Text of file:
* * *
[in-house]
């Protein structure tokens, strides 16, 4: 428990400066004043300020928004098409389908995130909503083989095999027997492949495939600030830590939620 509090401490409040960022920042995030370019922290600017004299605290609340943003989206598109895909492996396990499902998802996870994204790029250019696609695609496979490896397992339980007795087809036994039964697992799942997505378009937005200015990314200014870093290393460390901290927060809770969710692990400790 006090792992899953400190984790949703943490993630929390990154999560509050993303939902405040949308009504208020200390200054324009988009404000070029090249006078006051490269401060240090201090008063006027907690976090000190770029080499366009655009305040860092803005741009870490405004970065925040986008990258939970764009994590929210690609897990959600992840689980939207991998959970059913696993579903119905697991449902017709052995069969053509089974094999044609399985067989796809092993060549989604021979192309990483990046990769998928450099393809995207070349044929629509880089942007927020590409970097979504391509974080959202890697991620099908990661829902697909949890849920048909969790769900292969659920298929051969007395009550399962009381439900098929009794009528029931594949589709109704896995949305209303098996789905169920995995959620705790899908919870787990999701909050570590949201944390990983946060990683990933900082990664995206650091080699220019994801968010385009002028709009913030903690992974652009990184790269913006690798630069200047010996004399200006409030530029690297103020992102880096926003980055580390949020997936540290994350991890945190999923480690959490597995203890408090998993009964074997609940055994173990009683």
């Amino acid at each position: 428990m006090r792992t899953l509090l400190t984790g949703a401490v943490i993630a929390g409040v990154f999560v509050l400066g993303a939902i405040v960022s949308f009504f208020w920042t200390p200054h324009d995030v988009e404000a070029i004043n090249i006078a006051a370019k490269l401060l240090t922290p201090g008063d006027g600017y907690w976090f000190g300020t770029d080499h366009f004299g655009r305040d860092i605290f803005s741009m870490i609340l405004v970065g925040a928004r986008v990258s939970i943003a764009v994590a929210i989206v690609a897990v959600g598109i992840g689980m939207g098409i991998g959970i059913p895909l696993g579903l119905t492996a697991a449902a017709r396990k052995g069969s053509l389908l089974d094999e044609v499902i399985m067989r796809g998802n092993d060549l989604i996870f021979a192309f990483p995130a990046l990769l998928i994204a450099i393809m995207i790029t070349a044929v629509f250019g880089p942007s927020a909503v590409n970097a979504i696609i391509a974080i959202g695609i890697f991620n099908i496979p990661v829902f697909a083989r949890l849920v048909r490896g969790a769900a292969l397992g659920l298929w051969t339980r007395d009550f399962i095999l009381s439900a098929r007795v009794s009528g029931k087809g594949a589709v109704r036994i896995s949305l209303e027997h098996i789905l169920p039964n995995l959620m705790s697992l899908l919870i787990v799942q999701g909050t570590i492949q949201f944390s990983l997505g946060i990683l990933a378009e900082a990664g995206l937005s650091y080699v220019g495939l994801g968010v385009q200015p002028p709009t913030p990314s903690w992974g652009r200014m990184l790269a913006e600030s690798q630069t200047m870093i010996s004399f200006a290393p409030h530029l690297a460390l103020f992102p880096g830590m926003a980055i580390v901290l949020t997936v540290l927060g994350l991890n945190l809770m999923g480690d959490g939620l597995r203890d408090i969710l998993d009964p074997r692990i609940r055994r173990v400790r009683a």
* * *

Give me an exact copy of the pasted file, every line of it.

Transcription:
[in-house]
């Protein structure tokens, strides 16, 4: 428990400066004043300020928004098409389908995130909503083989095999027997492949495939600030830590939620 509090401490409040960022920042995030370019922290600017004299605290609340943003989206598109895909492996396990499902998802996870994204790029250019696609695609496979490896397992339980007795087809036994039964697992799942997505378009937005200015990314200014870093290393460390901290927060809770969710692990400790 006090792992899953400190984790949703943490993630929390990154999560509050993303939902405040949308009504208020200390200054324009988009404000070029090249006078006051490269401060240090201090008063006027907690976090000190770029080499366009655009305040860092803005741009870490405004970065925040986008990258939970764009994590929210690609897990959600992840689980939207991998959970059913696993579903119905697991449902017709052995069969053509089974094999044609399985067989796809092993060549989604021979192309990483990046990769998928450099393809995207070349044929629509880089942007927020590409970097979504391509974080959202890697991620099908990661829902697909949890849920048909969790769900292969659920298929051969007395009550399962009381439900098929009794009528029931594949589709109704896995949305209303098996789905169920995995959620705790899908919870787990999701909050570590949201944390990983946060990683990933900082990664995206650091080699220019994801968010385009002028709009913030903690992974652009990184790269913006690798630069200047010996004399200006409030530029690297103020992102880096926003980055580390949020997936540290994350991890945190999923480690959490597995203890408090998993009964074997609940055994173990009683």
């Amino acid at each position: 428990m006090r792992t899953l509090l400190t984790g949703a401490v943490i993630a929390g409040v990154f999560v509050l400066g993303a939902i405040v960022s949308f009504f208020w920042t200390p200054h324009d995030v988009e404000a070029i004043n090249i006078a006051a370019k490269l401060l240090t922290p201090g008063d006027g600017y907690w976090f000190g300020t770029d080499h366009f004299g655009r305040d860092i605290f803005s741009m870490i609340l405004v970065g925040a928004r986008v990258s939970i943003a764009v994590a929210i989206v690609a897990v959600g598109i992840g689980m939207g098409i991998g959970i059913p895909l696993g579903l119905t492996a697991a449902a017709r396990k052995g069969s053509l389908l089974d094999e044609v499902i399985m067989r796809g998802n092993d060549l989604i996870f021979a192309f990483p995130a990046l990769l998928i994204a450099i393809m995207i790029t070349a044929v629509f250019g880089p942007s927020a909503v590409n970097a979504i696609i391509a974080i959202g695609i890697f991620n099908i496979p990661v829902f697909a083989r949890l849920v048909r490896g969790a769900a292969l397992g659920l298929w051969t339980r007395d009550f399962i095999l009381s439900a098929r007795v009794s009528g029931k087809g594949a589709v109704r036994i896995s949305l209303e027997h098996i789905l169920p039964n995995l959620m705790s697992l899908l919870i787990v799942q999701g909050t570590i492949q949201f944390s990983l997505g946060i990683l990933a378009e900082a990664g995206l937005s650091y080699v220019g495939l994801g968010v385009q200015p002028p709009t913030p990314s903690w992974g652009r200014m990184l790269a913006e600030s690798q630069t200047m870093i010996s004399f200006a290393p409030h530029l690297a460390l103020f992102p880096g830590m926003a980055i580390v901290l949020t997936v540290l927060g994350l991890n945190l809770m999923g480690d959490g939620l597995r203890d408090i969710l998993d009964p074997r692990i609940r055994r173990v400790r009683a």